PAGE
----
Tiffany's Reviews > Black Like You: Blackface, Whiteface, Insult & Imitation in American Popular Culture

Black Like You by John Strausbaugh
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May 16, 09

Read in May, 2009

Strausbaugh starts off strong with his argument that calling blackface "racist" isn't nuanced enough to be accurate. He cites examples from popular songs and performers showing that blackface performances were sometimes subversive critiques of American society.

Still I think his argument starts to fall apart -- or rather, Strausbaugh gets lazier about making it -- about 3/5 of the way through.

It's harder to justify blackface, minstrelsy and buffoonery whether literal or figurative in any form once we reach the 20th century. Yet Strausbaugh still tries to connect this to an equal-opportunity-offender American ethnic humor tradition and seems to argue that black people should be less offended by such things.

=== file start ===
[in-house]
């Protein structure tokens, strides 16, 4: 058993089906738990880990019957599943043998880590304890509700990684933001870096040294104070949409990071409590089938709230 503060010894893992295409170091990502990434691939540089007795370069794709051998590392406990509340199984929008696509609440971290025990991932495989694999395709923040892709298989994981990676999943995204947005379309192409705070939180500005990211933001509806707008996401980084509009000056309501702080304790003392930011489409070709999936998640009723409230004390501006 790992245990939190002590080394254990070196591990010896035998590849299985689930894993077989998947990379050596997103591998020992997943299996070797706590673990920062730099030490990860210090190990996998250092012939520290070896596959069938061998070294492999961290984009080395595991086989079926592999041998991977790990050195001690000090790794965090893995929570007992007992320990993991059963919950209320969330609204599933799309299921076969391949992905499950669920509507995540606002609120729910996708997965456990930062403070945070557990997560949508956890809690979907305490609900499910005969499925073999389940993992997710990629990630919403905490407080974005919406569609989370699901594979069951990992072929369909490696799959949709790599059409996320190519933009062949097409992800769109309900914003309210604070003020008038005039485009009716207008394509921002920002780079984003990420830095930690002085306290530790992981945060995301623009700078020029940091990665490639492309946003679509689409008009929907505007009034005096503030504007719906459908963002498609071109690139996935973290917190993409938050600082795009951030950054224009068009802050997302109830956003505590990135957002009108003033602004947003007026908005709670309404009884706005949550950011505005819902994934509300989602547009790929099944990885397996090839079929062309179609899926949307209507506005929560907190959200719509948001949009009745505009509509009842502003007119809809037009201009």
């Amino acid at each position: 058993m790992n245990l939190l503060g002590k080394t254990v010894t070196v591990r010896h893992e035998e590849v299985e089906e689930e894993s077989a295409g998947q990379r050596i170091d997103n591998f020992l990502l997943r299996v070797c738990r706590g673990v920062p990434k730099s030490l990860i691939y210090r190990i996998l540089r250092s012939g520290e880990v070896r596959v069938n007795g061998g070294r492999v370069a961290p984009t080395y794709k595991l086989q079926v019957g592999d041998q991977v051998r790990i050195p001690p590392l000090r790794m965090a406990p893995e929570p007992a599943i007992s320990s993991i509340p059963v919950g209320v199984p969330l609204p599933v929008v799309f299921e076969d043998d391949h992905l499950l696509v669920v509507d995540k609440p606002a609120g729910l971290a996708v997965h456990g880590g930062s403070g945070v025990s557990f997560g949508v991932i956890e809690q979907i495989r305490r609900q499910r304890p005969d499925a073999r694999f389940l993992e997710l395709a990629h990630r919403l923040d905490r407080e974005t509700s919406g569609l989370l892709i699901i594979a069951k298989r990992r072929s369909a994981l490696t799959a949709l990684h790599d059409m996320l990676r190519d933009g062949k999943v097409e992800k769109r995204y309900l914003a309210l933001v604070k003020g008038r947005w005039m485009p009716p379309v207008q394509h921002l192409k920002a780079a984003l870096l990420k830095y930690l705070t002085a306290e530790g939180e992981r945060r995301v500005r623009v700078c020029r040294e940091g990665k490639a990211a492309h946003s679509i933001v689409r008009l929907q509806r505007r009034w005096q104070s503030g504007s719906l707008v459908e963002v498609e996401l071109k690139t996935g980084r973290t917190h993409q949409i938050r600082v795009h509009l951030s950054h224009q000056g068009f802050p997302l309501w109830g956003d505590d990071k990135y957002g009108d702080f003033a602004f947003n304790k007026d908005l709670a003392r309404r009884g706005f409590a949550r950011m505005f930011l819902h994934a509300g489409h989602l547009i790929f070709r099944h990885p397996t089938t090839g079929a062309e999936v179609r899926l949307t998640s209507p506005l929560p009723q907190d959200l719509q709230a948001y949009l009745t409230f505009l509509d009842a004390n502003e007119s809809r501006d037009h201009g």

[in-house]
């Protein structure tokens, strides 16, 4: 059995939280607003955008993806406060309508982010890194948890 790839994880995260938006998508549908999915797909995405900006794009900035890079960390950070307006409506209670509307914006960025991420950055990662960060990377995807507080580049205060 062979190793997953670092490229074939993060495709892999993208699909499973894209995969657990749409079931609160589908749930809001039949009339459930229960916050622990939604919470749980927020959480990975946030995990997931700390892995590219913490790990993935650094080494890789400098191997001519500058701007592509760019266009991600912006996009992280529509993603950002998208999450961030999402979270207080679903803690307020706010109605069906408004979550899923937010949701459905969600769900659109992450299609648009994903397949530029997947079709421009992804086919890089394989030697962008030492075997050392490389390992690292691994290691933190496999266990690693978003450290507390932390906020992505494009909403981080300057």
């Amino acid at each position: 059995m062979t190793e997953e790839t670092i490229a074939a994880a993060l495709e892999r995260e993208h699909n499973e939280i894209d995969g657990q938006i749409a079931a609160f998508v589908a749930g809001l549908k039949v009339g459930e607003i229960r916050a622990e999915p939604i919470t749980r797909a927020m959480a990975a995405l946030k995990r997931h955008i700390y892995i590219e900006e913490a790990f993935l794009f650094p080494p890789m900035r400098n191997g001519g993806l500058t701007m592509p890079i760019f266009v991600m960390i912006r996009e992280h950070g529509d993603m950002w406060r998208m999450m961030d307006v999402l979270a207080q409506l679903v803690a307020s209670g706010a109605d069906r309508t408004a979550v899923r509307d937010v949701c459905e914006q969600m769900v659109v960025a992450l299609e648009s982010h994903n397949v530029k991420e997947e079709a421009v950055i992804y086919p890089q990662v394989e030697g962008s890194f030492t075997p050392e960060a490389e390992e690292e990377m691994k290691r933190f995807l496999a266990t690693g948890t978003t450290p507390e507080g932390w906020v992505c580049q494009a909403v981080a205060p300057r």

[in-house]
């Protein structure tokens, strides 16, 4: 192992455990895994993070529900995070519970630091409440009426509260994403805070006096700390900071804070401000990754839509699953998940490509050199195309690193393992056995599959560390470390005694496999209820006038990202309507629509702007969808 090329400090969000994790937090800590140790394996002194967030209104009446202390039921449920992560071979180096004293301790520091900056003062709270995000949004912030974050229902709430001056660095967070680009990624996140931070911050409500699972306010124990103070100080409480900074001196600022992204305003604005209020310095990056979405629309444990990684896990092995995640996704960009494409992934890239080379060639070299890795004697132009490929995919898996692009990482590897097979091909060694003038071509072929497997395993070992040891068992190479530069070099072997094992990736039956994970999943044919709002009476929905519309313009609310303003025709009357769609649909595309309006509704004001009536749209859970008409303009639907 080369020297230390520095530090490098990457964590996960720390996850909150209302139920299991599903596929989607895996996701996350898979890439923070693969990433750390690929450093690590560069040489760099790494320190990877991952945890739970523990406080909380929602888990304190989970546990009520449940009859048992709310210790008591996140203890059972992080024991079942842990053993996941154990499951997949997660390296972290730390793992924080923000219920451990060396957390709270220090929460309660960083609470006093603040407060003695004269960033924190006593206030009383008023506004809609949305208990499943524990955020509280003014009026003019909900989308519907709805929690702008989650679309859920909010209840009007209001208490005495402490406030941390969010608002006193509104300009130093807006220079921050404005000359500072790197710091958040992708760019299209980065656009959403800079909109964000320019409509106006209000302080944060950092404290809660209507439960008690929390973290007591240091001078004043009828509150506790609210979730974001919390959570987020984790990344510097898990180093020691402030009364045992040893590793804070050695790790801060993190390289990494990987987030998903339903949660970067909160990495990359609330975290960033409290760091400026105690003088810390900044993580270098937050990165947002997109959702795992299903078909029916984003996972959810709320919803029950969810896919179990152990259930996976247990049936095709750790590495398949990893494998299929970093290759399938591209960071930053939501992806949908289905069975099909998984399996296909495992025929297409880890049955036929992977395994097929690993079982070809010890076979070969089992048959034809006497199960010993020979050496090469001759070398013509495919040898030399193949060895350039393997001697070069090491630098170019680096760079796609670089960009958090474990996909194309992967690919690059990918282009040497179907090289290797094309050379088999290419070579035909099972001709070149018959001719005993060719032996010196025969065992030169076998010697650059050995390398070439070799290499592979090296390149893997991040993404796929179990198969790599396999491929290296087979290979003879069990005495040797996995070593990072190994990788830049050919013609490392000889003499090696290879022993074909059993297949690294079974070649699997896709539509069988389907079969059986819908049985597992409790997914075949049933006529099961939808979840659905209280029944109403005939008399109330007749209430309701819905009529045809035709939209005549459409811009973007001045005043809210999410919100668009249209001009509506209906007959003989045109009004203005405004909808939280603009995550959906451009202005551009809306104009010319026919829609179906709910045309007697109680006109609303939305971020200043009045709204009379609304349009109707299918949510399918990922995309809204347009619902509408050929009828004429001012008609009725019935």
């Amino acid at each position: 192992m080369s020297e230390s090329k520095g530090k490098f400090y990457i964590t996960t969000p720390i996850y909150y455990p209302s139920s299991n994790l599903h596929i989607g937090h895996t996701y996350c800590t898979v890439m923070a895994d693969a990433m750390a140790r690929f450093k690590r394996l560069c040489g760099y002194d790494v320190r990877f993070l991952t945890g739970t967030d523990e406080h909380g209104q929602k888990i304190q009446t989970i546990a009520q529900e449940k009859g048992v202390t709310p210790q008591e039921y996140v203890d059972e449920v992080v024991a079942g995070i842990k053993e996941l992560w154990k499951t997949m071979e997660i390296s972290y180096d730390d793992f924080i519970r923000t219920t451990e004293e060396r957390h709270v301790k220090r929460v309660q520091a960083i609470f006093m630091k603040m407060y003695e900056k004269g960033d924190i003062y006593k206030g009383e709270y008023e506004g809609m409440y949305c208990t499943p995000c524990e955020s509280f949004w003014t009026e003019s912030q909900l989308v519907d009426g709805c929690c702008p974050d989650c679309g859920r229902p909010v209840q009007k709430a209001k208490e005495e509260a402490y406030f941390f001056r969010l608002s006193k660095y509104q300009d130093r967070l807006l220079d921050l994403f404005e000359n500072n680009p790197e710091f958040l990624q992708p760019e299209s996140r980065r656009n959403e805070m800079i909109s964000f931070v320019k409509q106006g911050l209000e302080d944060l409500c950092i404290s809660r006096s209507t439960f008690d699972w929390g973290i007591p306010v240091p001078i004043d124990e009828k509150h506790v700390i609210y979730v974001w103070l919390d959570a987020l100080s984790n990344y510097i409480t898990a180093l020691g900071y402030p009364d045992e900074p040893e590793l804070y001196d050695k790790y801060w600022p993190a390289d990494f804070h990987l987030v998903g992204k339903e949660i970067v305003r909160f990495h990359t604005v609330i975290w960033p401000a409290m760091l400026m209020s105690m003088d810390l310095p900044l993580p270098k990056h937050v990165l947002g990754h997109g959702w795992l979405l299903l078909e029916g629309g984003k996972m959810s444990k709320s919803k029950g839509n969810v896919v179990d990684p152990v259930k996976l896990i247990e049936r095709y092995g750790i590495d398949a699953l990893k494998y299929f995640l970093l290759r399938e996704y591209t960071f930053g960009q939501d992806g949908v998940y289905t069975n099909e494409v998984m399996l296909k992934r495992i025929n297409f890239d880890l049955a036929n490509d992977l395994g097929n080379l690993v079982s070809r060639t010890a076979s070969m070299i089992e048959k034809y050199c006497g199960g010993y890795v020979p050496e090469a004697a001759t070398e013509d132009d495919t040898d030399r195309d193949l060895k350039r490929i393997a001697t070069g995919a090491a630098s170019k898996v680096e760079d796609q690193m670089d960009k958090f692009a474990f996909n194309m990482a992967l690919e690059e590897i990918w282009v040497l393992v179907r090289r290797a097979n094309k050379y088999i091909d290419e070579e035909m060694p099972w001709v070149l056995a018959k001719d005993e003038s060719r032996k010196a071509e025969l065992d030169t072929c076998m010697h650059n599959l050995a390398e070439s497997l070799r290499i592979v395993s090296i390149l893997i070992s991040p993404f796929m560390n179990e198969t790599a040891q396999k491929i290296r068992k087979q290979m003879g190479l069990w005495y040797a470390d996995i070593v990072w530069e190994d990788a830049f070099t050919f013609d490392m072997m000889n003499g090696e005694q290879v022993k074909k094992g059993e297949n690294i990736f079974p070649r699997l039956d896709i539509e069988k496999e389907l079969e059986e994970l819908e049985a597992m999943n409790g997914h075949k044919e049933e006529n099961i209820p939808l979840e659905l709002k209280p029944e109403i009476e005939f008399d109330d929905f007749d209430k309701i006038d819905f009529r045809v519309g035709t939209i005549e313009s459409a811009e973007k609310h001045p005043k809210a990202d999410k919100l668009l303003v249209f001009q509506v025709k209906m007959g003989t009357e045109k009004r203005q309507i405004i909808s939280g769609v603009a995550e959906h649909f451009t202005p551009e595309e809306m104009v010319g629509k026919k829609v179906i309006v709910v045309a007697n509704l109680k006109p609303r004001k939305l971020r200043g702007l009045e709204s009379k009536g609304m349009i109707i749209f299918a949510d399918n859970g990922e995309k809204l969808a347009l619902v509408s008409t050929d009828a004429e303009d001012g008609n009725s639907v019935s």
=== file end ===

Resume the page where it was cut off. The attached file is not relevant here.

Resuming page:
I also disagree with the way he morally equates blackface and whiteface. The latter has been far less popular, far less persistent, and far less consequential for its targets than the former. And whiteface was never used by new immigrant groups as a way to gain race or class privilege.

Another problem I have with Strausbaugh's book is the writing. His tone is a little too "Ironic Journalist" for my tastes. I think Strausbaugh assumes that his audience is on the same page. He's a little too glib for my tastes.
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Reading Progress

05/01/2009 page 105
27.34% "He argues that blackface performers both mocked blacks and criticized American culture"

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